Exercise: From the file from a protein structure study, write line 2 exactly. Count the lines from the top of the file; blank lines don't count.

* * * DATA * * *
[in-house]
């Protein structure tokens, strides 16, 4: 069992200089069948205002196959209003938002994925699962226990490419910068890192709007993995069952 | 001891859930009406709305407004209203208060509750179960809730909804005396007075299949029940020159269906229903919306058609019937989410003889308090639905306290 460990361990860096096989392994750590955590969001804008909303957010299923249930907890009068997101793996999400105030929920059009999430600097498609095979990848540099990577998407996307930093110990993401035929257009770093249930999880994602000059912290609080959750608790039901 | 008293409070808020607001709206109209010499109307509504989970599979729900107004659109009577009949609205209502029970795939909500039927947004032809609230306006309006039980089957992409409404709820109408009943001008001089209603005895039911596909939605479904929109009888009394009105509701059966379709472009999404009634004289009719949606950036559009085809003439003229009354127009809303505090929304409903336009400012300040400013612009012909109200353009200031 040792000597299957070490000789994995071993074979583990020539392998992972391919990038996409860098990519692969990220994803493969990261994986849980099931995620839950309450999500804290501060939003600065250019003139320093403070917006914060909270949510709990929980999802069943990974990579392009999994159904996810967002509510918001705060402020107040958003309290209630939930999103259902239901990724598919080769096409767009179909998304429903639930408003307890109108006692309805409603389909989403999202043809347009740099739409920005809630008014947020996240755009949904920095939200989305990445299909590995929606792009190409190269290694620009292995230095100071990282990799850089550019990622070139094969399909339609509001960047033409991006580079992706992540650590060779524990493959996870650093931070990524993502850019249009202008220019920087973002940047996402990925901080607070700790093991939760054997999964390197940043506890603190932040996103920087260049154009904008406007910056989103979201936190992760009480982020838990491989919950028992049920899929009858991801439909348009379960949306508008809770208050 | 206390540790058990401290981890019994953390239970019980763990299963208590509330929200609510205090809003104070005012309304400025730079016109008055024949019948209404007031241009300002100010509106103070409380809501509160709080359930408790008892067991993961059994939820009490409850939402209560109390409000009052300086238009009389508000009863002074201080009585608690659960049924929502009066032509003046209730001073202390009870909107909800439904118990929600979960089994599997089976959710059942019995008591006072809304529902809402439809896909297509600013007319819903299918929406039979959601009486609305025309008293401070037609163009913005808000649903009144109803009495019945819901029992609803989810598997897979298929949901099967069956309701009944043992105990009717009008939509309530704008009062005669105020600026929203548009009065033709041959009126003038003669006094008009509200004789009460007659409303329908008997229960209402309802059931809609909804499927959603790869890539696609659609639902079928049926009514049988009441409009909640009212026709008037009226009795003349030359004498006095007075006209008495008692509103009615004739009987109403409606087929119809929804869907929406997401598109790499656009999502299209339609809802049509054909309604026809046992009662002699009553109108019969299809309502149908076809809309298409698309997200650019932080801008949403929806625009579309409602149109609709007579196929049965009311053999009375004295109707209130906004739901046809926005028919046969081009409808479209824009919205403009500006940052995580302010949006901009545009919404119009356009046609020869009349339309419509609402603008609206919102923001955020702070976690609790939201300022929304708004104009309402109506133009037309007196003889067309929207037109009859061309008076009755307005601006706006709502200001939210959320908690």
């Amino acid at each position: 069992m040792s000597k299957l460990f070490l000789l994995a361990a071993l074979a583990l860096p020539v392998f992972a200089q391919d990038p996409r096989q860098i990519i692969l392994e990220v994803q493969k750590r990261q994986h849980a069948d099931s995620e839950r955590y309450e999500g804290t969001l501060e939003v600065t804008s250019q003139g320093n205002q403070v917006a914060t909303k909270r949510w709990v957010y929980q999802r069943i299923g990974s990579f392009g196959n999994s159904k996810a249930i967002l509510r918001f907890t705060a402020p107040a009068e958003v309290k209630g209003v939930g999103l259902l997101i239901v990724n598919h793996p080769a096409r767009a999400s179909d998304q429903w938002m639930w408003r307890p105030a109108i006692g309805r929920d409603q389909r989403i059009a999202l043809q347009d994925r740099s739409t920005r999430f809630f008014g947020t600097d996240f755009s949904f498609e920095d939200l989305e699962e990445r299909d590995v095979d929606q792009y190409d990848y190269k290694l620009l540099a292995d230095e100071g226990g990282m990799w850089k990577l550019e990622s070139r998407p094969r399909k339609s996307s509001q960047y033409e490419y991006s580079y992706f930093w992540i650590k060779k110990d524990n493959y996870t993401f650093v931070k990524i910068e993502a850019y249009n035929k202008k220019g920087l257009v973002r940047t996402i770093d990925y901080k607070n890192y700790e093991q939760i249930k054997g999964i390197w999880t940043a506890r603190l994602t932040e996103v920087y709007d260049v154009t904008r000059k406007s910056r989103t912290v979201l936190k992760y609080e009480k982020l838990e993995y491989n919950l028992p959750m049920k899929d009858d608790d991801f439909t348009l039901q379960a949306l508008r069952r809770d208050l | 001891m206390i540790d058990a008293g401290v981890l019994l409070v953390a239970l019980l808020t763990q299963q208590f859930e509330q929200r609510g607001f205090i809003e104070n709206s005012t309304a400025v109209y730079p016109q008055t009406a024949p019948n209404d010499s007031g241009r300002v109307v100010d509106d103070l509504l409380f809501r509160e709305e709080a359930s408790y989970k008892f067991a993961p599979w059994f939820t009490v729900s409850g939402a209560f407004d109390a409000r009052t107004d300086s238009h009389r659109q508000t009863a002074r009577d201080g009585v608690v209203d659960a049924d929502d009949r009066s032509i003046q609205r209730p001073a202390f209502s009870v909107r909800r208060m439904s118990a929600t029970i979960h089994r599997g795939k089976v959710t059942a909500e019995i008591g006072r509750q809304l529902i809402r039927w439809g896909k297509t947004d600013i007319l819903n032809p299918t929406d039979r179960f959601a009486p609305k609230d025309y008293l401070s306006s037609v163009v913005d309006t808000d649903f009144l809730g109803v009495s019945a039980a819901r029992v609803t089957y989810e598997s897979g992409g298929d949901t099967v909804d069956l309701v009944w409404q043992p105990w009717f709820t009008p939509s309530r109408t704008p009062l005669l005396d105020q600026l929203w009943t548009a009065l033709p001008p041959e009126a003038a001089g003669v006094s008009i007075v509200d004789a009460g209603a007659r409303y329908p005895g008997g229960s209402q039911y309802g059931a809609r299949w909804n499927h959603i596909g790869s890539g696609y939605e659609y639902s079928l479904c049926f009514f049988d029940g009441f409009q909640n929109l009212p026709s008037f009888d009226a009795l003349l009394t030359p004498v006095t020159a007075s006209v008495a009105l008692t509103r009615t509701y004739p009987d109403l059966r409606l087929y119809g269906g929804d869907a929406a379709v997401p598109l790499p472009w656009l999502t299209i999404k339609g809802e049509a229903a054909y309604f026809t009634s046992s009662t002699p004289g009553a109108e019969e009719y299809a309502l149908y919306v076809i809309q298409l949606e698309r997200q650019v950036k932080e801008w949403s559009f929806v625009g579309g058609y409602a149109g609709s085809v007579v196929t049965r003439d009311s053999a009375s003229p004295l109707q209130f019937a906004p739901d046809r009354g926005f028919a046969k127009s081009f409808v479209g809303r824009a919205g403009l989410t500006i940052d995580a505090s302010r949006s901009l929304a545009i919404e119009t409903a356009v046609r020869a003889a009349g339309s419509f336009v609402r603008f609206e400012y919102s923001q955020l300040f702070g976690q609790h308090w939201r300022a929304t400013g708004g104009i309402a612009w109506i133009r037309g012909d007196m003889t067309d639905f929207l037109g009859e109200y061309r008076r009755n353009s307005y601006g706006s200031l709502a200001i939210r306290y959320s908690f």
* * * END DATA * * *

């Protein structure tokens, strides 16, 4: 069992200089069948205002196959209003938002994925699962226990490419910068890192709007993995069952 | 001891859930009406709305407004209203208060509750179960809730909804005396007075299949029940020159269906229903919306058609019937989410003889308090639905306290 460990361990860096096989392994750590955590969001804008909303957010299923249930907890009068997101793996999400105030929920059009999430600097498609095979990848540099990577998407996307930093110990993401035929257009770093249930999880994602000059912290609080959750608790039901 | 008293409070808020607001709206109209010499109307509504989970599979729900107004659109009577009949609205209502029970795939909500039927947004032809609230306006309006039980089957992409409404709820109408009943001008001089209603005895039911596909939605479904929109009888009394009105509701059966379709472009999404009634004289009719949606950036559009085809003439003229009354127009809303505090929304409903336009400012300040400013612009012909109200353009200031 040792000597299957070490000789994995071993074979583990020539392998992972391919990038996409860098990519692969990220994803493969990261994986849980099931995620839950309450999500804290501060939003600065250019003139320093403070917006914060909270949510709990929980999802069943990974990579392009999994159904996810967002509510918001705060402020107040958003309290209630939930999103259902239901990724598919080769096409767009179909998304429903639930408003307890109108006692309805409603389909989403999202043809347009740099739409920005809630008014947020996240755009949904920095939200989305990445299909590995929606792009190409190269290694620009292995230095100071990282990799850089550019990622070139094969399909339609509001960047033409991006580079992706992540650590060779524990493959996870650093931070990524993502850019249009202008220019920087973002940047996402990925901080607070700790093991939760054997999964390197940043506890603190932040996103920087260049154009904008406007910056989103979201936190992760009480982020838990491989919950028992049920899929009858991801439909348009379960949306508008809770208050 | 206390540790058990401290981890019994953390239970019980763990299963208590509330929200609510205090809003104070005012309304400025730079016109008055024949019948209404007031241009300002100010509106103070409380809501509160709080359930408790008892067991993961059994939820009490409850939402209560109390409000009052300086238009009389508000009863002074201080009585608690659960049924929502009066032509003046209730001073202390009870909107909800439904118990929600979960089994599997089976959710059942019995008591006072809304529902809402439809896909297509600013007319819903299918929406039979959601009486609305025309008293401070037609163009913005808000649903009144109803009495019945819901029992609803989810598997897979298929949901099967069956309701009944043992105990009717009008939509309530704008009062005669105020600026929203548009009065033709041959009126003038003669006094008009509200004789009460007659409303329908008997229960209402309802059931809609909804499927959603790869890539696609659609639902079928049926009514049988009441409009909640009212026709008037009226009795003349030359004498006095007075006209008495008692509103009615004739009987109403409606087929119809929804869907929406997401598109790499656009999502299209339609809802049509054909309604026809046992009662002699009553109108019969299809309502149908076809809309298409698309997200650019932080801008949403929806625009579309409602149109609709007579196929049965009311053999009375004295109707209130906004739901046809926005028919046969081009409808479209824009919205403009500006940052995580302010949006901009545009919404119009356009046609020869009349339309419509609402603008609206919102923001955020702070976690609790939201300022929304708004104009309402109506133009037309007196003889067309929207037109009859061309008076009755307005601006706006709502200001939210959320908690």